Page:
Resolving the homework issues is often resolved when handwriting is remediated.  Knowing how to write must be paired within knowing what to write.  And knowing what to write must be taught with an understanding of the obstacles to the actual task of writing.

Understanding and identifying those obstacles are essential for helping children overcome their resistance to both handwriting and homework. It often takes the trained occupational therapist to guide the child through the maze of developmental issues impacting the realm of fine motor issues.

Often children with handwriting difficulties have a real discomfort with pencil in their hand.  We can see these children at a glance in the classroom, they have a “death grip”, a flimsy wobbly pencil, a wrapped hand that hides the pencil, their sitting postures are reflective of their hands, stiff, floppy, squirmy, etc.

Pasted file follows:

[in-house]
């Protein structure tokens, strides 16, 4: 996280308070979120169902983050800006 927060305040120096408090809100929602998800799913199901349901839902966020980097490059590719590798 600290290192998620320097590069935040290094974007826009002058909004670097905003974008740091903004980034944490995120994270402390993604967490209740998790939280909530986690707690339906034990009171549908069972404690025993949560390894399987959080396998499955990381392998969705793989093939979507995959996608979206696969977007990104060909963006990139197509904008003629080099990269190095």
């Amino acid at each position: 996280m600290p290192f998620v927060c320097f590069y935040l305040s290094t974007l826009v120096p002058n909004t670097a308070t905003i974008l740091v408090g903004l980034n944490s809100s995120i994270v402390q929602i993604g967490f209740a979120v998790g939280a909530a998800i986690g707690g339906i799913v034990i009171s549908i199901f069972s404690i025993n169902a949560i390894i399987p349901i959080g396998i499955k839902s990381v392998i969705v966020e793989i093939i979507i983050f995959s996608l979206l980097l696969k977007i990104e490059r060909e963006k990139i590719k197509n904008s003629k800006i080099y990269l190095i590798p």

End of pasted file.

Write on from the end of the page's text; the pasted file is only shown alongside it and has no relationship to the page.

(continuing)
Their issues aren’t just happening in their hands, it is happening in their physical bodies, and their emotional beings as well.

Addressing their physio-emotional issues while giving them a structure to assist with their organizational abilities helps them to become more confident in their abilities, thus able to demonstrate their actual competencies.

Those competencies: physical, emotional, neurological and intellectual interact concurrently and constantly in all of us.  For children with LD, facilitating the expressions of these competencies is the essential first step to resolving the handwriting, homework and self-esteem issues.

And changing a child’s handwriting from scribble and scratch…slow and labored…to legible…Can be life-altering.